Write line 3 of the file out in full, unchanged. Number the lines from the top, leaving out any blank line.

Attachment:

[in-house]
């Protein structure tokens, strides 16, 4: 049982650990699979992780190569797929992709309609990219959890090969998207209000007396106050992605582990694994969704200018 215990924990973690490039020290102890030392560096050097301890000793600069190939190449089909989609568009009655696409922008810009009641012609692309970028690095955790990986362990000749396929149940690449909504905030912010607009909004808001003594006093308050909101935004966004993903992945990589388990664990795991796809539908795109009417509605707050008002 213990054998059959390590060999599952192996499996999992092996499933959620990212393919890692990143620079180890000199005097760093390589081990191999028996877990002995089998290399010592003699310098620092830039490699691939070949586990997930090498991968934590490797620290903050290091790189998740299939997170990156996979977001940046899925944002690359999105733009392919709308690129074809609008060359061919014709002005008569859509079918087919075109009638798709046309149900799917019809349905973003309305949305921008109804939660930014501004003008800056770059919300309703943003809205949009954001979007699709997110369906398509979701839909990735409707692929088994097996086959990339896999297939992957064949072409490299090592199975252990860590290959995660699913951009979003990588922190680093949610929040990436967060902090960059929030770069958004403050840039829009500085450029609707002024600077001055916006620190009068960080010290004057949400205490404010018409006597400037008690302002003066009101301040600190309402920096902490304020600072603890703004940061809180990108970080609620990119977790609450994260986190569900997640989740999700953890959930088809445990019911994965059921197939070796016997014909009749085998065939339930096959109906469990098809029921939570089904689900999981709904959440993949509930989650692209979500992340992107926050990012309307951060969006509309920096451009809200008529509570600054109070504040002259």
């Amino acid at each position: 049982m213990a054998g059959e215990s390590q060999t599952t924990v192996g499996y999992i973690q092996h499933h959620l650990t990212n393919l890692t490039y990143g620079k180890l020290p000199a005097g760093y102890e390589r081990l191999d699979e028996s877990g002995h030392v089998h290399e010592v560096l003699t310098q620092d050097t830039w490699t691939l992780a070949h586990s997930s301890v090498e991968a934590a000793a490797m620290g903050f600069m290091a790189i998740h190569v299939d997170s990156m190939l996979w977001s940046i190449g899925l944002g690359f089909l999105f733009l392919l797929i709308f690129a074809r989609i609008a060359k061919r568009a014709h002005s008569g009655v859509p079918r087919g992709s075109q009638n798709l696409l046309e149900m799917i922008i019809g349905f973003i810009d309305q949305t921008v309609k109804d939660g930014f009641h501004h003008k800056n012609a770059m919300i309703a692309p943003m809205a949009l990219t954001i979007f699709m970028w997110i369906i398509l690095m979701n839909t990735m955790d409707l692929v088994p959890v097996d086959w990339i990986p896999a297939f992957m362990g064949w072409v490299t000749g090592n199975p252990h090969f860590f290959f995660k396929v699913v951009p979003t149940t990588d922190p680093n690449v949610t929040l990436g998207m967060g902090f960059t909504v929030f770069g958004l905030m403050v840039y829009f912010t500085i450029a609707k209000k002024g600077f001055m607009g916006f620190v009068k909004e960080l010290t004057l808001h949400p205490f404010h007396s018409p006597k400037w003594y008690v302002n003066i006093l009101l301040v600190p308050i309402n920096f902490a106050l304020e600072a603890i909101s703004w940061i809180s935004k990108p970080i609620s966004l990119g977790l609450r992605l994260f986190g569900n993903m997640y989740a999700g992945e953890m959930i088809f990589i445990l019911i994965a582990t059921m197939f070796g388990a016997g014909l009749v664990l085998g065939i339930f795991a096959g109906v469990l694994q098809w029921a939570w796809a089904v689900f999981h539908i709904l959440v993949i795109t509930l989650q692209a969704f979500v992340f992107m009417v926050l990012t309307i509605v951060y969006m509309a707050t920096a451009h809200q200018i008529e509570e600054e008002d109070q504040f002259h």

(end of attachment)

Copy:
């Amino acid at each position: 049982m213990a054998g059959e215990s390590q060999t599952t924990v192996g499996y999992i973690q092996h499933h959620l650990t990212n393919l890692t490039y990143g620079k180890l020290p000199a005097g760093y102890e390589r081990l191999d699979e028996s877990g002995h030392v089998h290399e010592v560096l003699t310098q620092d050097t830039w490699t691939l992780a070949h586990s997930s301890v090498e991968a934590a000793a490797m620290g903050f600069m290091a790189i998740h190569v299939d997170s990156m190939l996979w977001s940046i190449g899925l944002g690359f089909l999105f733009l392919l797929i709308f690129a074809r989609i609008a060359k061919r568009a014709h002005s008569g009655v859509p079918r087919g992709s075109q009638n798709l696409l046309e149900m799917i922008i019809g349905f973003i810009d309305q949305t921008v309609k109804d939660g930014f009641h501004h003008k800056n012609a770059m919300i309703a692309p943003m809205a949009l990219t954001i979007f699709m970028w997110i369906i398509l690095m979701n839909t990735m955790d409707l692929v088994p959890v097996d086959w990339i990986p896999a297939f992957m362990g064949w072409v490299t000749g090592n199975p252990h090969f860590f290959f995660k396929v699913v951009p979003t149940t990588d922190p680093n690449v949610t929040l990436g998207m967060g902090f960059t909504v929030f770069g958004l905030m403050v840039y829009f912010t500085i450029a609707k209000k002024g600077f001055m607009g916006f620190v009068k909004e960080l010290t004057l808001h949400p205490f404010h007396s018409p006597k400037w003594y008690v302002n003066i006093l009101l301040v600190p308050i309402n920096f902490a106050l304020e600072a603890i909101s703004w940061i809180s935004k990108p970080i609620s966004l990119g977790l609450r992605l994260f986190g569900n993903m997640y989740a999700g992945e953890m959930i088809f990589i445990l019911i994965a582990t059921m197939f070796g388990a016997g014909l009749v664990l085998g065939i339930f795991a096959g109906v469990l694994q098809w029921a939570w796809a089904v689900f999981h539908i709904l959440v993949i795109t509930l989650q692209a969704f979500v992340f992107m009417v926050l990012t309307i509605v951060y969006m509309a707050t920096a451009h809200q200018i008529e509570e600054e008002d109070q504040f002259h």